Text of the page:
Friday, May 31, 2024

Rotator cuff tear arthropathy

This post will discuss rotator cuff tear arthropathy (CTA), with a particular emphasis on its treatment with a CTA-hemiathroplasty.  (see Clinical effectiveness and safety of the extended humeral head arthroplasty for selected patients with rotator cuff tear arthropathy) and Managing rotator cuff tear arthropathy: a role for cuff tear arthropathy hemiarthroplasty as well as reverse total shoulder arthroplasty)


Let's start with a case presentation. A 72-year-old woman farmer, former hardball pitcher, presented with painful limitation of right shoulder function due to CTA with an E3 glenoid. a beta angle of 70 degrees and a TSA angle of 20 degrees.

At surgery her supraspinatus, infraspinatus and subscapularis were found to be irreparable. An appropriately sized CTA humeral hemiarthroplasty prosthesis was fit into the acetabularized coracoacromial/glenoid concavity without any modification of the glenoid or acromion. The shoulder was stable even though the subscapularis could not be reconstructed.

After 25 years of being unable to throw overhand, she’s now back at it.

Here is an overview of cuff tear arthropathy, followed by sections on pathophysiology, diagnosis, physical examination, imaging, treatment options,   technique of cuff tear hemiathroplasty, and outcomes.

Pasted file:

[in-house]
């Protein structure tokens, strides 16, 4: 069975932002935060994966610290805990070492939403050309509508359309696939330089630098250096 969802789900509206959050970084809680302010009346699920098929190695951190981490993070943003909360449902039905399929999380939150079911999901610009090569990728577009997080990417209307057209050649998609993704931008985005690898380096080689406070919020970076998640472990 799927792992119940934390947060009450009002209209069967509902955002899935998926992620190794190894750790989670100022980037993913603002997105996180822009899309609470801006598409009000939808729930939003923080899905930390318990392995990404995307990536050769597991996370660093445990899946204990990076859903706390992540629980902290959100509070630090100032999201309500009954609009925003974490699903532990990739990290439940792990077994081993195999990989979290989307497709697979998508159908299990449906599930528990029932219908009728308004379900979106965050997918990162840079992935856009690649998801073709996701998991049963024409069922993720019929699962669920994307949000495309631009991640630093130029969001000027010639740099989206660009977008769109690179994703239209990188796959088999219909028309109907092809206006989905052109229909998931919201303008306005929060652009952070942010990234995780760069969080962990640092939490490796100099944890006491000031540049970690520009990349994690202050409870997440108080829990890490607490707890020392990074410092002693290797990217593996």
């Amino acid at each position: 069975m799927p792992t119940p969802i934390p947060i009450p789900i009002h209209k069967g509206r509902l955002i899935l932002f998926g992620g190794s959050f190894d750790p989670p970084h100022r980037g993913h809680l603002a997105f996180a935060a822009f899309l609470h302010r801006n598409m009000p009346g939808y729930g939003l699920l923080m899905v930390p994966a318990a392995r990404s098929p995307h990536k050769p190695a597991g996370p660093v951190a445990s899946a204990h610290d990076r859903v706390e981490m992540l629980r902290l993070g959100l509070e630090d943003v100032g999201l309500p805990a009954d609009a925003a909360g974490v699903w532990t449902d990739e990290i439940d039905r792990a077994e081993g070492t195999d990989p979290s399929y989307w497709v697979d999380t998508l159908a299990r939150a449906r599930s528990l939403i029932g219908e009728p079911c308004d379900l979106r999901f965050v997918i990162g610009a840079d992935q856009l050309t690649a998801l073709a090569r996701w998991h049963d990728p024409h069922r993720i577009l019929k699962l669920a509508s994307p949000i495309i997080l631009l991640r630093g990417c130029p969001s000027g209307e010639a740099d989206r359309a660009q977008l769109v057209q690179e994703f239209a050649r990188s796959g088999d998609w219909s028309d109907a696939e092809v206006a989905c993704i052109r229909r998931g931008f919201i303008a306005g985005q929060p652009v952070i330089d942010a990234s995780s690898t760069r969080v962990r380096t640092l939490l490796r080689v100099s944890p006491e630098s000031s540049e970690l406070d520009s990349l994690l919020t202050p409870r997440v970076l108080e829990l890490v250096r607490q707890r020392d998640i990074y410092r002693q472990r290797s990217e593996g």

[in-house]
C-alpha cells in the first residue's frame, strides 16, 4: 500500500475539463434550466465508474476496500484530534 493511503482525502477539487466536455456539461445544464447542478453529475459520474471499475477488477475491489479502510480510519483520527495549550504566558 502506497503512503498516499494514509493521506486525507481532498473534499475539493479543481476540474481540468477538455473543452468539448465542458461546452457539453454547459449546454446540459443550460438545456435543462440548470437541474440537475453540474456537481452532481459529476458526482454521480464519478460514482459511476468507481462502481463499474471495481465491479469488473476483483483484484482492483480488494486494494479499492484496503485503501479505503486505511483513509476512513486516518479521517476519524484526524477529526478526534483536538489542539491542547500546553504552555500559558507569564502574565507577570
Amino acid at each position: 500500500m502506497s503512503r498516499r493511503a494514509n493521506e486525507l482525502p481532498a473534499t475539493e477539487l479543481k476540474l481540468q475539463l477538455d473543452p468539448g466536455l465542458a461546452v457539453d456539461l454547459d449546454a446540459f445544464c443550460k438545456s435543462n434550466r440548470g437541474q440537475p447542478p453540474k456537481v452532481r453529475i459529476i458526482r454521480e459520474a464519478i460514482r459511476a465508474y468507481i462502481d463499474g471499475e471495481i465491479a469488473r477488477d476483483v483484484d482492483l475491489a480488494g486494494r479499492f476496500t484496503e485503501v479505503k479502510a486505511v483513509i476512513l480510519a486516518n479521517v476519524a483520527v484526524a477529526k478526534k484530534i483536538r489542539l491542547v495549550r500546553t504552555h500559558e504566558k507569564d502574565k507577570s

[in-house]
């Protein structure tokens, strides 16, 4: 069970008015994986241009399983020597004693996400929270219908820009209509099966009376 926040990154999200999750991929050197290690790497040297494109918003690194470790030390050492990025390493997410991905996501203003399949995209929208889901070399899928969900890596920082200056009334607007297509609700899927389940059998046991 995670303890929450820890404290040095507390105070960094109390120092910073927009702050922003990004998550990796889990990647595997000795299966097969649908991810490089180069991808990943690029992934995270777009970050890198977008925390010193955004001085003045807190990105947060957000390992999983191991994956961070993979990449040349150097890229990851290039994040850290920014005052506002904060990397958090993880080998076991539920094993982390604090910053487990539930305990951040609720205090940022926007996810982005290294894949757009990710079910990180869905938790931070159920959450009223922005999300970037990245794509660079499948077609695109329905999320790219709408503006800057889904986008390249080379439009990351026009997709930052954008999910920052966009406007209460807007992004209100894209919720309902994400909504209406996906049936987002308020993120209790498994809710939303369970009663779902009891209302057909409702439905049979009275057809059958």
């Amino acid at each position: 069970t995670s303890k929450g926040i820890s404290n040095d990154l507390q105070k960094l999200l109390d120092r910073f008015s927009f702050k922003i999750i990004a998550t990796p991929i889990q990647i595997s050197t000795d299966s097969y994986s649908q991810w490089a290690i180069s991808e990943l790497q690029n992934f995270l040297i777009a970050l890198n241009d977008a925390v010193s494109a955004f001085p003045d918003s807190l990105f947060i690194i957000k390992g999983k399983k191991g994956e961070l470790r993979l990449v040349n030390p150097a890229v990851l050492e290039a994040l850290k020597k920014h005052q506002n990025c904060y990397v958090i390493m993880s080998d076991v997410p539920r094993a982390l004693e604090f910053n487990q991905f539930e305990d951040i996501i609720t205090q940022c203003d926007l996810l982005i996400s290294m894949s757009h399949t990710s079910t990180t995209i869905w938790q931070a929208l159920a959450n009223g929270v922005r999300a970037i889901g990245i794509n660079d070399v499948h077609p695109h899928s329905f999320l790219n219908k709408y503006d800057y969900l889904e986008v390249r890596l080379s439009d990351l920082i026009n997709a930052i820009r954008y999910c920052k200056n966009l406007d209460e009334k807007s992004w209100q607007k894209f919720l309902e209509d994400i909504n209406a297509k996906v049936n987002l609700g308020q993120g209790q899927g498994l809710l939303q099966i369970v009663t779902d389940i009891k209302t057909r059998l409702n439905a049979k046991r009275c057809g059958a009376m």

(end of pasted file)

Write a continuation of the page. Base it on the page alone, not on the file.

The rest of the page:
Overview
Cuff tear arthropathy (CTA) is a condition in which the comfort and function of the shoulder are compromised by the combination of arthritis and a major tear of the rotator cuff. In CTA, radiographs commonly show superior displacement of the humeral head with “femoralization” of the proximal humerus and “acetabularization” of the coracoacromial arch and upper glenoid.



While anatomic total shoulder arthroplasty (aTSA) is a reliable treatment for osteoarthritis with an intact rotator cuff, it is not effective in managing CTA because the stabilizing effect of the rotator cuff is lacking. If CTA is treated with an aTSA, the prosthetic glenoid component is at risk for rocking horse loosening.









Refractory and disabling CTA can be managed by reverse total shoulder arthroplasty (RTSA), especially in cases of CTA having instability or inability to actively raise the arm (pseudoparalysis).





However in cases of CTA, RTSA is associated with increased risk of major complications, such as baseplate failure and acromial/scapular spine stress fracture, especially in cases where the bone is soft.